Charlotte Stewart took both the scenic and the rocky path to avoid being typecast. Shortly after her four-year term as the cheery schoolteacher on “Little House on the Prairie,” she found herself homeless, strapped for cash due to an addiction to drugs and alcohol.

After a lifesaving stint in rehab, she rekindled a professional relationship with David Lynch, who had originally cast her as Mary X in his student film “Eraserhead,” and now wanted her for a surreal experiment called “Twin Peaks.”

These days, Stewart, 75, is looking back — and forward. She’ll reprise her role as Betty Briggs in Showtime’s highly anticipated “Twin Peaks” follow-up, which wrapped principal shooting in April, and she is featured in Neil Young’s 1992 apocalyptic comedy “Human Highway,” which was rereleased this year.

In addition, she just got married for the third time and has published a memoir, “Little House in the Hollywood Hills.” In between reading excerpts from Laura Ingalls Wilder’s letters and signing autographs in Walnut Grove, Minn. (the setting for the landmark 1970s series), Stewart chatted by phone last weekend about her career and relationships with legendary rockers and actors, including an Oscar winner whom she tried, unsuccessfully, to get high with.

 

Q: “Little House” is in reruns on the Hallmark Channel, but do you think it’s appreciated today?

A: No, I actually don’t. I find the fans here in Minnesota do, because a lot of kids probably grew up a lot like the kids in the book and can understand the hardship. Gosh, I remember when we were shooting the show, there was nothing cornier in Hollywood. It was all about “Maude” and “Laverne & Shirley.” But where are those shows today? We’re still on the air.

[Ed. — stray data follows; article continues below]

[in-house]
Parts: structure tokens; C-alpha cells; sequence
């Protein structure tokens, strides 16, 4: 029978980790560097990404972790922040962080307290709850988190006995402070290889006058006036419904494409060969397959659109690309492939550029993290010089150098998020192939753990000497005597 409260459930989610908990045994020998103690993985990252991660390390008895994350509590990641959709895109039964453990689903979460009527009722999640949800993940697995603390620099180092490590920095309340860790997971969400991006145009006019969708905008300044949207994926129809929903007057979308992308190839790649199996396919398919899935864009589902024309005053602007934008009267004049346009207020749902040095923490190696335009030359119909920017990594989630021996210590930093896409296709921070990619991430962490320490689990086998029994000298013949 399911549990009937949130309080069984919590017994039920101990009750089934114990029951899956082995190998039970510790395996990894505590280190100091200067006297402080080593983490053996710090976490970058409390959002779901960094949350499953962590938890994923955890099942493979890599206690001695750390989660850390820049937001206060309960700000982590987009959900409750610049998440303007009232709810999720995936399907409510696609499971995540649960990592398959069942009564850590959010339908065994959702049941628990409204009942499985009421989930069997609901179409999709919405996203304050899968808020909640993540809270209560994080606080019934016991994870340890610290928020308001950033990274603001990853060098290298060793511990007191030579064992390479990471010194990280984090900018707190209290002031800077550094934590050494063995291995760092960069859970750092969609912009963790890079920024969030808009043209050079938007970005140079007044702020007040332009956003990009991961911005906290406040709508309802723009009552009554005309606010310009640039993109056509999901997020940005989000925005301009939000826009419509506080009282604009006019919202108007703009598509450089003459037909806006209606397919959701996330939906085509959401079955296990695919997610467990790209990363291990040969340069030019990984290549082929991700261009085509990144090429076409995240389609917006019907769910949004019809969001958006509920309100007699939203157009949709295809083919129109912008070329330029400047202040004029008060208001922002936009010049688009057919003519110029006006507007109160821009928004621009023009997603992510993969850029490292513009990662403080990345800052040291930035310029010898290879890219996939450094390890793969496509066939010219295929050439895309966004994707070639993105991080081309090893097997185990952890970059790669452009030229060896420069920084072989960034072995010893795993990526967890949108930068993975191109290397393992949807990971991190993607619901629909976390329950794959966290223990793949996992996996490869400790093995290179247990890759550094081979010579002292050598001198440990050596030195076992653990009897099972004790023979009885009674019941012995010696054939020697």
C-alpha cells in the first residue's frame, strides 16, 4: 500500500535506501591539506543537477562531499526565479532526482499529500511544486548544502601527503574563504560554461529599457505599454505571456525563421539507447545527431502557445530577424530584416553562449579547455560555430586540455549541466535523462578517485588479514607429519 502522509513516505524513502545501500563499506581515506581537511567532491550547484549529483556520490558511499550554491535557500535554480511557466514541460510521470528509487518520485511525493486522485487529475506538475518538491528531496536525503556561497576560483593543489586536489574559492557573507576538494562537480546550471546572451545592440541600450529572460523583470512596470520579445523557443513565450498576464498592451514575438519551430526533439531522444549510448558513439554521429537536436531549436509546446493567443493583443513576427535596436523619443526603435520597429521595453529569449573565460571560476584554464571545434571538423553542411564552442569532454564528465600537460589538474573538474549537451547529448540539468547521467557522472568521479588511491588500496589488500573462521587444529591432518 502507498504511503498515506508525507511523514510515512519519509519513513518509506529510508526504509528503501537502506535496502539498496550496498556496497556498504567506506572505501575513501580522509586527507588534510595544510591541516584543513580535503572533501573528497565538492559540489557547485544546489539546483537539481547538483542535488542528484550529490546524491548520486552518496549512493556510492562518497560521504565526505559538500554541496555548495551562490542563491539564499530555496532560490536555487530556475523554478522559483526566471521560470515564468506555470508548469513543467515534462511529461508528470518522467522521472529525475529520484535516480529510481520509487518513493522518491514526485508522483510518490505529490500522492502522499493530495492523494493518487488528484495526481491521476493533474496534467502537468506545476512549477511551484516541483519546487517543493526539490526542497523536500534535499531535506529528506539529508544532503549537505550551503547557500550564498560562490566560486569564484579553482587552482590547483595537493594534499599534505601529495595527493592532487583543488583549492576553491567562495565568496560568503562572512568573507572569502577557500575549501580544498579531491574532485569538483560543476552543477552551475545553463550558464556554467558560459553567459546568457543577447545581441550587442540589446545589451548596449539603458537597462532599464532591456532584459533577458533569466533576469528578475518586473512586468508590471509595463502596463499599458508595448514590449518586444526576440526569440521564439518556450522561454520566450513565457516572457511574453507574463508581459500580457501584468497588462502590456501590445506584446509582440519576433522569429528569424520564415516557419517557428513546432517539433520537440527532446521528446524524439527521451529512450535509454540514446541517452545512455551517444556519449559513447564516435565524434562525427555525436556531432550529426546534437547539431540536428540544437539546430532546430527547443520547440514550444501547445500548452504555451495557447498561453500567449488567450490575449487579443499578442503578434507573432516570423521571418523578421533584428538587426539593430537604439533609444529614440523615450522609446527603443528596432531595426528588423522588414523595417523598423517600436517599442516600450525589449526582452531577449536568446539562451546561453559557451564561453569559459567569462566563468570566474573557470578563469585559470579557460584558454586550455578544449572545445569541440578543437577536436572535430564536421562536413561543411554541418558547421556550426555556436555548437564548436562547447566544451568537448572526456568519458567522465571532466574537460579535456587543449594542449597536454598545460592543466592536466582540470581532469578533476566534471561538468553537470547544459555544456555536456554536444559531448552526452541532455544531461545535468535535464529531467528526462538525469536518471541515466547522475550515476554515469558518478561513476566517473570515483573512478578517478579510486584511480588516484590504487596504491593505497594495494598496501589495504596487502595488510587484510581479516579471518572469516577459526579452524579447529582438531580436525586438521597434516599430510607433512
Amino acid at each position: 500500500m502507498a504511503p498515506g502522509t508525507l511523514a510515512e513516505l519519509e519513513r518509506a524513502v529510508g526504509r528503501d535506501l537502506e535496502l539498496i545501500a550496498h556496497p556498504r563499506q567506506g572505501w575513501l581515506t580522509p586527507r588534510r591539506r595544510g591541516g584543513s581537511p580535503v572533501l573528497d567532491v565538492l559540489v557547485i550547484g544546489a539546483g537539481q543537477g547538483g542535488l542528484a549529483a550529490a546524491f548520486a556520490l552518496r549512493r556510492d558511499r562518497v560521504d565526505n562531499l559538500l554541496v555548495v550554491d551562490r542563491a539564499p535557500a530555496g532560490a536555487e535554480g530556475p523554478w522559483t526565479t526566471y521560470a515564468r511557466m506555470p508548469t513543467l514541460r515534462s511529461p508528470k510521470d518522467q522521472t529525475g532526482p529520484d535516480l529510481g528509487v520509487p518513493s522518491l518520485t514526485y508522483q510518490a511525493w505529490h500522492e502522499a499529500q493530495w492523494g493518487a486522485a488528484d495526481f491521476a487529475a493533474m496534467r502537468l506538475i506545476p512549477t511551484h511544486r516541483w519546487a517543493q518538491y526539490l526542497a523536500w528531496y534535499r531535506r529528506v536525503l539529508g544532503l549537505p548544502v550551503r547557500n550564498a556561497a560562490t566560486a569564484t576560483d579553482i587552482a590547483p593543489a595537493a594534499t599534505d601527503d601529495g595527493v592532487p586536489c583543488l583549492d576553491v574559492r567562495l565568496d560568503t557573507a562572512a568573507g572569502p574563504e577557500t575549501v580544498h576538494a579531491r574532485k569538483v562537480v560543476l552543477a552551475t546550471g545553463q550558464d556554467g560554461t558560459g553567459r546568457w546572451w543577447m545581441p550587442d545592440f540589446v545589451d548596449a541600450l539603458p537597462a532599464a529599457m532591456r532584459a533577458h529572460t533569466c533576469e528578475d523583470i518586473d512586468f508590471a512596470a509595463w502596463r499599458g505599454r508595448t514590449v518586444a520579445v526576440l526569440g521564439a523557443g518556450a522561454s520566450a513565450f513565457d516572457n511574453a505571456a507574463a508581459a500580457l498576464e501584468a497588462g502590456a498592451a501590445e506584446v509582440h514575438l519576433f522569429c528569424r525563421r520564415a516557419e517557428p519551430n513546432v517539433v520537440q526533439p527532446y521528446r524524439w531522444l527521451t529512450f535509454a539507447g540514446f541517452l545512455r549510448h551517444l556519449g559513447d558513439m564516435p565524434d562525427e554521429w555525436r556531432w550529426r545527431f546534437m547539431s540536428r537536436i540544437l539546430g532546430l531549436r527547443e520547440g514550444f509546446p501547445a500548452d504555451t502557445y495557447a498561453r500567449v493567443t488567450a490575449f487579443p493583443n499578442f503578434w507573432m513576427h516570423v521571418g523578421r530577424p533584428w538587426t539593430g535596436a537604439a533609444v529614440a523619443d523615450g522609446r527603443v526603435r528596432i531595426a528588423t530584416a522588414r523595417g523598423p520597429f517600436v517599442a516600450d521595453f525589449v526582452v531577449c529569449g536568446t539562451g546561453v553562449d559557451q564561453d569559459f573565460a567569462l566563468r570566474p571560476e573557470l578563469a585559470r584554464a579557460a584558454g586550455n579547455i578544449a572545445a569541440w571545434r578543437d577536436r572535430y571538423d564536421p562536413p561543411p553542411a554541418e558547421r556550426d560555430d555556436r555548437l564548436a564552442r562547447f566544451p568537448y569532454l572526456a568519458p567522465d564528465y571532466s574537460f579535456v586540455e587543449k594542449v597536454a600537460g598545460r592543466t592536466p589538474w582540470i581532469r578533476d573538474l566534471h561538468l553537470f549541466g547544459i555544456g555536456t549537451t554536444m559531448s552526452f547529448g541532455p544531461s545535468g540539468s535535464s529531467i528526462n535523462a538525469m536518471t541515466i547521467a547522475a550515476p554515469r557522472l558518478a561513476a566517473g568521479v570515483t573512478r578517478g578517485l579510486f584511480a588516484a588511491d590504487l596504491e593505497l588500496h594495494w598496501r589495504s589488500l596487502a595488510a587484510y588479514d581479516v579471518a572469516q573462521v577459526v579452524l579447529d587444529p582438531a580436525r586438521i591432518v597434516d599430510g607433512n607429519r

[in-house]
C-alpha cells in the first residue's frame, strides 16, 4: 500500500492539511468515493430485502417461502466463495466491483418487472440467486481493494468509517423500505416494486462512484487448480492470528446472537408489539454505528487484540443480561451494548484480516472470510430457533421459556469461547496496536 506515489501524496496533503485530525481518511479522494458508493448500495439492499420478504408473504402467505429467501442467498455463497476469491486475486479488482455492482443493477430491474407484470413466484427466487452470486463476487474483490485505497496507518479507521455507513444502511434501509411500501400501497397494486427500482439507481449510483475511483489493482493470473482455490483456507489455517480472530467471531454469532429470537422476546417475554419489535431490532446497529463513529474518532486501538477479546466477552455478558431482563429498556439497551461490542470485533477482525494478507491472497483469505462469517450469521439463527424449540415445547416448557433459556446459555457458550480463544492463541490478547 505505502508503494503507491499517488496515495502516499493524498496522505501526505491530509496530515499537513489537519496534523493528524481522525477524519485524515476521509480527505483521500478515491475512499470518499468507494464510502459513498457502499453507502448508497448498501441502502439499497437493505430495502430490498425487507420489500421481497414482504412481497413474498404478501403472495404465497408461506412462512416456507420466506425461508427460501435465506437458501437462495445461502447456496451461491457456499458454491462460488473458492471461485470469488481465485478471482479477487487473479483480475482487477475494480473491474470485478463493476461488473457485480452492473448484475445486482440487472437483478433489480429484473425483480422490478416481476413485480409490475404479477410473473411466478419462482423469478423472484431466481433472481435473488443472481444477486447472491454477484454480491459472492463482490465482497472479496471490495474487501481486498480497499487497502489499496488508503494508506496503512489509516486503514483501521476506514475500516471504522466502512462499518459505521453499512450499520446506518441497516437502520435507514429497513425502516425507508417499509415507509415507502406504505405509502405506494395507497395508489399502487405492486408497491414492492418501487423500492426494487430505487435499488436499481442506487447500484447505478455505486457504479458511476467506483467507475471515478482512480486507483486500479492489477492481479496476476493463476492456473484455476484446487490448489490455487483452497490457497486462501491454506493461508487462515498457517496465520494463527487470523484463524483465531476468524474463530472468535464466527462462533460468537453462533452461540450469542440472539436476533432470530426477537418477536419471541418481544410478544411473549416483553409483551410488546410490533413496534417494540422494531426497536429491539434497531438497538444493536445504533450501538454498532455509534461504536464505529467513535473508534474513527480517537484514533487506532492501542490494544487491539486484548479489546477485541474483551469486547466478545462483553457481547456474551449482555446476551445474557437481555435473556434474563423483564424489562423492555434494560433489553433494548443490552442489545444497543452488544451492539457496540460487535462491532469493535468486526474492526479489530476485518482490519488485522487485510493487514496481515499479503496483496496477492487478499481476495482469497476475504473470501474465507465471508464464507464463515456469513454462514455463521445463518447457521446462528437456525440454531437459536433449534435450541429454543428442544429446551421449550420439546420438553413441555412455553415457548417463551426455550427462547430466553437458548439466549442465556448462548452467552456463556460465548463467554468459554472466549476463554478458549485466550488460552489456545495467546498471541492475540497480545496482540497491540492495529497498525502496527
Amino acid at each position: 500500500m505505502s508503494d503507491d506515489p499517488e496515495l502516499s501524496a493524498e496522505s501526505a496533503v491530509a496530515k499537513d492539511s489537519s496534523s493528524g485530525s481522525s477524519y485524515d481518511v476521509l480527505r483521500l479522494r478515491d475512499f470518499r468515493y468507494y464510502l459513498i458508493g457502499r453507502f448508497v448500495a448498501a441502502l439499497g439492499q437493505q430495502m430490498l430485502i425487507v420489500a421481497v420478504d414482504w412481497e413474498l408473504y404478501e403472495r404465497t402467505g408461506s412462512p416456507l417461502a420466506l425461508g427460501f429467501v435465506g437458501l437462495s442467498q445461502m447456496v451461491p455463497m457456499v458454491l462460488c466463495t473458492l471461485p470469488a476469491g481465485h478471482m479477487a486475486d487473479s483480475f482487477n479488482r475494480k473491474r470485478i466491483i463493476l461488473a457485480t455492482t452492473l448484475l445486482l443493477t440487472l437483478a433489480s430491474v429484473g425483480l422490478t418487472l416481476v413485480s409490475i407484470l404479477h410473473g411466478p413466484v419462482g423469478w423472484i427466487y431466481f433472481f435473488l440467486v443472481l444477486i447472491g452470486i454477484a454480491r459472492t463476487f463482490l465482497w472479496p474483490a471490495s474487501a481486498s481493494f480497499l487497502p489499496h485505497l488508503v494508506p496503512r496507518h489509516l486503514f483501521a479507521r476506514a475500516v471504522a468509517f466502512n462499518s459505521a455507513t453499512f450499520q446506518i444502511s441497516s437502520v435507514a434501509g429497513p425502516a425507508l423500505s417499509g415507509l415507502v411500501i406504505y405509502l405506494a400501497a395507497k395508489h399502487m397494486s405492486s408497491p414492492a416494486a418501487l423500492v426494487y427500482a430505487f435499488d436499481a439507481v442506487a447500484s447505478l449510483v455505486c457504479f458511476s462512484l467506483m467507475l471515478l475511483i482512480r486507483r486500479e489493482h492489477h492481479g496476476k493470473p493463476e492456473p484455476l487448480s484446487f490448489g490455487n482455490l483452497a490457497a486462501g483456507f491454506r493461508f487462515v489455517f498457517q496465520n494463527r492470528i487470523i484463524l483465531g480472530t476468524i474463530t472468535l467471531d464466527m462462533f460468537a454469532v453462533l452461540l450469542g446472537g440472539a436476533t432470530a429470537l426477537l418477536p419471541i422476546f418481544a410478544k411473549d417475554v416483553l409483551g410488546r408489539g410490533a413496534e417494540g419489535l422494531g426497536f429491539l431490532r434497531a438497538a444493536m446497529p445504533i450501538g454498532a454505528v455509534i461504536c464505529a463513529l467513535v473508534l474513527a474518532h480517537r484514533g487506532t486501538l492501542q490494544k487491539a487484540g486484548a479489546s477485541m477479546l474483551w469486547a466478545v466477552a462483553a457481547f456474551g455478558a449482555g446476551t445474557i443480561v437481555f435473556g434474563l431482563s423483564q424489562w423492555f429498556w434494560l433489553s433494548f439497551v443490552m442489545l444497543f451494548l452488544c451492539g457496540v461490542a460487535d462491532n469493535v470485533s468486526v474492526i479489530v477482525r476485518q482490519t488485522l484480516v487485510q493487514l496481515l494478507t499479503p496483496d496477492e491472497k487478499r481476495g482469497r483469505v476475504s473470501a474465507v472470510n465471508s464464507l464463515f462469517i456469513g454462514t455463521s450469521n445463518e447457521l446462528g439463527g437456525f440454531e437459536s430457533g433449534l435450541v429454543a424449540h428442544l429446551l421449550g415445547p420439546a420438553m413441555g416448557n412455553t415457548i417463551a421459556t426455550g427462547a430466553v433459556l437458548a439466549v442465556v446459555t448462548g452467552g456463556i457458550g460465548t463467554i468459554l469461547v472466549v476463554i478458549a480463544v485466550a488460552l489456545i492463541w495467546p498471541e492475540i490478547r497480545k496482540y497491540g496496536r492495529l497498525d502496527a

Q: What was Michael Landon like? I have heard he could be difficult.

A: Oh, not at all. I’d see him sitting in a folding chair like the rest of us, no entourage, no assistant getting him this or that, jotting down notes on his yellow legal pad. He wrote a lot of the show. He was demanding, though. Kids had to learn their lines. No excuse for showing up late. Michael liked to go home at 6 and wanted the crew to go home at 6. That’s the only show I’ve ever worked on that was like that, but he could do it because he always knew what he was shooting and what he wanted ahead of time.

 

Q: I don’t mean to be insensitive, but after your drug recovery, did you ever look back and laugh at the irony Miss Beadle had become an addict?

A: I never had a sense of humor about it. That was a really horrible time for me. In the early ’80s, my business manager had managed to put a lot of my money up his nose and I wasn’t getting jobs. I was spending too much time playing. People were trying to help me, but I didn’t want to hear what they were saying. That’s common with addicts. I’m grateful that I had friends and family that hung in there with me and I had some sense to listen to them.

 

Q: And shortly after that, David Lynch came back into your life. How did you first meet?

A: In 1971, my roommate was a volunteer at the American Film Institute and David was a student director. She came home one day and said, “I’ve been assigned this guy named David and I told him my roommate was an actress, so I invited him to dinner.” I thought it would take four days to shoot. It took four years. I was shooting ‘The Waltons” and “Little House” and would work on “Eraserhead” from midnight to 6 in the morning.

 

Q: What are your thoughts on “Eraserhead” after all these years?

A: Some people have said they have no idea what it’s about. My opinion is that it doesn’t matter. What matters is how it affects you emotionally, whether it’s one extreme or the other. It’s like a painting; you just need to let it wash over you.

 

Q: Did “Twin Peaks” help get you back on track?

A: Before he cast me, he came to dinner again. He never auditioned anybody. I was still working in a production facility when I did “Peaks” and “Tremors.” I kept that full-time job through it all. I’ve always supported myself.

 

Q: You got to know a lot of big names. Who do you have the fondest memories of?

A: There’s several. Jim Morrison comes to mind. We made this great escape together. It was a really hard time in his life. I cherished working with Elvis Presley. I remember him holding my hand before a scene (in “Speedway”) and talking about his mother, Gladys. You know, I once tried to borrow a joint from Henry Fonda. He looked at me and said, “I think you have the wrong Fonda.”